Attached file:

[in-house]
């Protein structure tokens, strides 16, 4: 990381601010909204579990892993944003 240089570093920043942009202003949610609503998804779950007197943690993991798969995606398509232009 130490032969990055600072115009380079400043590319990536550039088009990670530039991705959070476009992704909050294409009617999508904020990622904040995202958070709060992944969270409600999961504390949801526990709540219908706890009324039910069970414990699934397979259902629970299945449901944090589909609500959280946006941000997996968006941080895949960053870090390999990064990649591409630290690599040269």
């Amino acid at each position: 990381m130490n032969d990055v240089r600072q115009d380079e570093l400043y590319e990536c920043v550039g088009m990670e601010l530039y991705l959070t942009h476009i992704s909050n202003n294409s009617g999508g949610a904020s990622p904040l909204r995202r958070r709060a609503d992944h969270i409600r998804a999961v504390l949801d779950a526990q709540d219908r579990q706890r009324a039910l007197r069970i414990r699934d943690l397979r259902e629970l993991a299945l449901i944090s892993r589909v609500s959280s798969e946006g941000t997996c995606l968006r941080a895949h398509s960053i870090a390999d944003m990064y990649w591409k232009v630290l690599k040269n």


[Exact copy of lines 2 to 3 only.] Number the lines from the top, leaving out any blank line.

């Protein structure tokens, strides 16, 4: 990381601010909204579990892993944003 240089570093920043942009202003949610609503998804779950007197943690993991798969995606398509232009 130490032969990055600072115009380079400043590319990536550039088009990670530039991705959070476009992704909050294409009617999508904020990622904040995202958070709060992944969270409600999961504390949801526990709540219908706890009324039910069970414990699934397979259902629970299945449901944090589909609500959280946006941000997996968006941080895949960053870090390999990064990649591409630290690599040269």
């Amino acid at each position: 990381m130490n032969d990055v240089r600072q115009d380079e570093l400043y590319e990536c920043v550039g088009m990670e601010l530039y991705l959070t942009h476009i992704s909050n202003n294409s009617g999508g949610a904020s990622p904040l909204r995202r958070r709060a609503d992944h969270i409600r998804a999961v504390l949801d779950a526990q709540d219908r579990q706890r009324a039910l007197r069970i414990r699934d943690l397979r259902e629970l993991a299945l449901i944090s892993r589909v609500s959280s798969e946006g941000t997996c995606l968006r941080a895949h398509s960053i870090a390999d944003m990064y990649w591409k232009v630290l690599k040269n």